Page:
Ever since arts and music left the privileged precincts of temples and palaces, they have become crassly commercial, much like education and health care. Copyright laws have become inadequate with advances in technology that propel frantic transmission of creative work to everyone’s palm. Even as court battles are being fought on new frontiers in cyber piracy, the old-fashioned disputes over playing recorded music on radio or in public places have not been settled. Two judgments of recent weeks dealt with them.
The Supreme Court dealt with the power of the Copyright Board to grant interim compulsory licence in the judgment, Super Cassettes Industries Ltd vs Music Broadcast Ltd. As in most of the copyright cases, there was a clash of commercial and public interest. The owner of a work owns the intellectual property and can withhold its publication or broadcast for various reasons. He might be a hard bargainer seeking high royalty. Or the author might fear for his life in these intolerant days when books, films and now even cartoons attract extreme reaction from unexpected quarters. In such situations, the public is deprived of its right to entertainment and enrichment of life.
Since this is a universal dilemma, most democratic countries have passed laws that provide for compulsory licensing of art work. In India, Section 31 of the Copyright Act confers on the Copyright Board the power to grant licence on the following conditions: the work should have been published or performed in public, the owner of the copyright should have refused to republish or allow performance in public of the work, thus, withholding it from the public, and has refused to broadcast it on reasonable terms.
In England, compulsory licensing is traced to the Statute of Anne, 1709. Under the latest statutes, copyright is not infringed if a reasonable royalty is paid. Australian law is similar to Section 31 of the Indian law. In the United States, free-to-air broadcasting is totally exempt from copyright requirement. Even in China, which follows the Berne Convention for international recordings, domestic recordings can be broadcast on radio and television without any licence or payment.
In the Supreme Court case, the issue was whether the Copyright Board can issue an interim order. This question is important because often it is the one that really matters. After an interim order, the inordinate time taken to settle the disputes will take away the core of the complaint. The songs or films become old and diminished in commercial value. Their maximum value is for a few months before release and a few months after that. In the present case, the board felt that it had no power to pass an interim order granting compulsory licence. However, the Delhi High Court reversed it. This led to the appeal to the Supreme Court.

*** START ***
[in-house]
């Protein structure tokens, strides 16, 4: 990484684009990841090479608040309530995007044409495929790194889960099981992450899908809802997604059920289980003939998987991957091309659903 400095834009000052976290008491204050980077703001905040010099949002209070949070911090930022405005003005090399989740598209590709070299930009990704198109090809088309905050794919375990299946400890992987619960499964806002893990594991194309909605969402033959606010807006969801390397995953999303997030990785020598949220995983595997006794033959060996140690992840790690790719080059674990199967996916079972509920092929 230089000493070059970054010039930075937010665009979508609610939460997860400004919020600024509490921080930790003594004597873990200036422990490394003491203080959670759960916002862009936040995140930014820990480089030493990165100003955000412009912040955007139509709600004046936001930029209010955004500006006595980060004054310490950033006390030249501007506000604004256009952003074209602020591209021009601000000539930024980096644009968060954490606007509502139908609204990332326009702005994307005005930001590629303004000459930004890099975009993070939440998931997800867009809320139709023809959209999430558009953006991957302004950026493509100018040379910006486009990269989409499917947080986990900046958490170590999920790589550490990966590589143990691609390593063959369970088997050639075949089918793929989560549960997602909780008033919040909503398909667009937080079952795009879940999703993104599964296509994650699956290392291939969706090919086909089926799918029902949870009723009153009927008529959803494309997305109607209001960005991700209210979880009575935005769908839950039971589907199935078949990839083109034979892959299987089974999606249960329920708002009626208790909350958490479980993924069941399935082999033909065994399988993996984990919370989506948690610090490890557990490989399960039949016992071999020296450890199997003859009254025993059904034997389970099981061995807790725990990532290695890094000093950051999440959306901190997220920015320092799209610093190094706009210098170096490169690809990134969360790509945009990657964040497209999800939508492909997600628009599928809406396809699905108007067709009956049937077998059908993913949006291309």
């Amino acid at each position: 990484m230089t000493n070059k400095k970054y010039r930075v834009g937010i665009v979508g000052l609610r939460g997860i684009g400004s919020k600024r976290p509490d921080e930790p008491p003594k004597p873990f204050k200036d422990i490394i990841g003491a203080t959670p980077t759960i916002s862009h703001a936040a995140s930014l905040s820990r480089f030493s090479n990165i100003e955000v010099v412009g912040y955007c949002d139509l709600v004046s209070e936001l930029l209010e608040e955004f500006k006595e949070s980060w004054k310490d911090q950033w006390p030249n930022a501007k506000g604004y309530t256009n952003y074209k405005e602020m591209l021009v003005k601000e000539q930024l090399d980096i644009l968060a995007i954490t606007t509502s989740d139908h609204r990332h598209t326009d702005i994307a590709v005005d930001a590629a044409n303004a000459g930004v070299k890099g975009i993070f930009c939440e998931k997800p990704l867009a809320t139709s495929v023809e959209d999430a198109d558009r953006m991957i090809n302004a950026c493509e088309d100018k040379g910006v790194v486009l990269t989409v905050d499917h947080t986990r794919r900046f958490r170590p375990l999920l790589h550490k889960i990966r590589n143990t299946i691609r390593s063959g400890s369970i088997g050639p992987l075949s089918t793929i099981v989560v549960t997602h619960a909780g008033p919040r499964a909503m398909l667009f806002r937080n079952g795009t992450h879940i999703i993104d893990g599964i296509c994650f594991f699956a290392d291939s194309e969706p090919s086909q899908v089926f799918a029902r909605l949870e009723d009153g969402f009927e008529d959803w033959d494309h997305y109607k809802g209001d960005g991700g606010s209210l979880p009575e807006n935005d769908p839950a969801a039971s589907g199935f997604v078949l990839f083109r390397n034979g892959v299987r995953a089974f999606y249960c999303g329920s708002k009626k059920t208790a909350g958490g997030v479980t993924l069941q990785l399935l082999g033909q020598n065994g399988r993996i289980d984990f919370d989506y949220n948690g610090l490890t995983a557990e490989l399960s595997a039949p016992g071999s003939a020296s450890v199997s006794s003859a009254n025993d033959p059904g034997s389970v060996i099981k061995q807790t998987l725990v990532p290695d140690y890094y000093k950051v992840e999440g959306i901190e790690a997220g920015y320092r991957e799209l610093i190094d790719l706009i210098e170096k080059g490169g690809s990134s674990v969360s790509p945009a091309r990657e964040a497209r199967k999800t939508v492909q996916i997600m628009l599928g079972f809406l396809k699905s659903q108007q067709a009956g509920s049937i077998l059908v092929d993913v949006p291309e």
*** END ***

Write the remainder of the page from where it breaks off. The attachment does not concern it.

The court held that the board has no power to grant compulsory licence. There is no provision in the Act granting the board the power and, therefore, it could not be read into it, though it is a quasi-judicial body, the judgment said. Moreover, such an interim order will have the colour of a final order in copyright disputes.
Another judgment of some importance was delivered by the Delhi High Court in the case, Indian Performing Rights Society Ltd vs CRI Events Ltd. Dealing with a complex issue, the high court ruled that FM channels, hotels, event managers and others playing music with licence from the film copyright owners did not require separate authorisation from the lyricists or composers of the soundtracks.
A song that is recorded is the result of the merger of the creative talent of three people: the lyricist, the composer of the musical score and the singer. The issue was whether they required separate authorisation.
Rejecting the arguments of the society, which is an organisation of copyright holders, the high court held that there was no need for separate authorisation. The high court largely relied on the 1977 Supreme Court judgment in IPRS vs East India Motion Pictures that interpreted Section 13 (4). It says “the copyright in a cinematograph film or a sound recording shall not affect the separate copyright in any work in respect of which or a substantial part of which, the film, or, as the case may be, the sound recording is made”.
Several judgments have dealt with this complex provision, and as the Supreme Court stated, “the copyright law in our country is fairly complicated because of the involved language in which some of its provisions are couched”.
Often, judicial interpretation also eludes easy understanding. What would one, who is semantically or ontologically weak, make of the high court’s remarks like “integration is not fusion just as differentiation is not fission”? Or, “integration is a difficult concept and has been used in different contexts and senses: totalization, aggregation, unification, fusion, assimilation, synthesis, composition etc”.